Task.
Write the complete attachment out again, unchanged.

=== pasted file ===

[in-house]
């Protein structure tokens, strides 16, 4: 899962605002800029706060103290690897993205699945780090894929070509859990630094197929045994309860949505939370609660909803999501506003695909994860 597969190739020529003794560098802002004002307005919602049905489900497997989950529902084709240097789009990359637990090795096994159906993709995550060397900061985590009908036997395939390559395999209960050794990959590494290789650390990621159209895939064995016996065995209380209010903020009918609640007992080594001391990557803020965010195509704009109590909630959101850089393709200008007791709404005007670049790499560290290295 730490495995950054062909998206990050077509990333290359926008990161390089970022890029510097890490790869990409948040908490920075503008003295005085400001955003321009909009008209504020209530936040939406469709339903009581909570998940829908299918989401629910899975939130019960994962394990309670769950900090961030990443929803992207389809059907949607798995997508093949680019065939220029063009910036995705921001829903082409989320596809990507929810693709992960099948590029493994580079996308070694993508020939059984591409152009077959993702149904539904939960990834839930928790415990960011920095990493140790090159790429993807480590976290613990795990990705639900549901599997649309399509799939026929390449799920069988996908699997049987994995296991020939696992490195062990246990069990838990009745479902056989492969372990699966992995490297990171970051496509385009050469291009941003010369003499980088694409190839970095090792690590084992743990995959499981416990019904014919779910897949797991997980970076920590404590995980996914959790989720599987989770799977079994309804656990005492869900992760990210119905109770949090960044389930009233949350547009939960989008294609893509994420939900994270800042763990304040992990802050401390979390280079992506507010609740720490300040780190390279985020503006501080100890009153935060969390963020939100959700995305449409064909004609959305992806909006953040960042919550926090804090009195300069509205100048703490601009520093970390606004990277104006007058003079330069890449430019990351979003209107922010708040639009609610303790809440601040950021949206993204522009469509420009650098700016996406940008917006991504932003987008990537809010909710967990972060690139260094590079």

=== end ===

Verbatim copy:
[in-house]
């Protein structure tokens, strides 16, 4: 899962605002800029706060103290690897993205699945780090894929070509859990630094197929045994309860949505939370609660909803999501506003695909994860 597969190739020529003794560098802002004002307005919602049905489900497997989950529902084709240097789009990359637990090795096994159906993709995550060397900061985590009908036997395939390559395999209960050794990959590494290789650390990621159209895939064995016996065995209380209010903020009918609640007992080594001391990557803020965010195509704009109590909630959101850089393709200008007791709404005007670049790499560290290295 730490495995950054062909998206990050077509990333290359926008990161390089970022890029510097890490790869990409948040908490920075503008003295005085400001955003321009909009008209504020209530936040939406469709339903009581909570998940829908299918989401629910899975939130019960994962394990309670769950900090961030990443929803992207389809059907949607798995997508093949680019065939220029063009910036995705921001829903082409989320596809990507929810693709992960099948590029493994580079996308070694993508020939059984591409152009077959993702149904539904939960990834839930928790415990960011920095990493140790090159790429993807480590976290613990795990990705639900549901599997649309399509799939026929390449799920069988996908699997049987994995296991020939696992490195062990246990069990838990009745479902056989492969372990699966992995490297990171970051496509385009050469291009941003010369003499980088694409190839970095090792690590084992743990995959499981416990019904014919779910897949797991997980970076920590404590995980996914959790989720599987989770799977079994309804656990005492869900992760990210119905109770949090960044389930009233949350547009939960989008294609893509994420939900994270800042763990304040992990802050401390979390280079992506507010609740720490300040780190390279985020503006501080100890009153935060969390963020939100959700995305449409064909004609959305992806909006953040960042919550926090804090009195300069509205100048703490601009520093970390606004990277104006007058003079330069890449430019990351979003209107922010708040639009609610303790809440601040950021949206993204522009469509420009650098700016996406940008917006991504932003987008990537809010909710967990972060690139260094590079």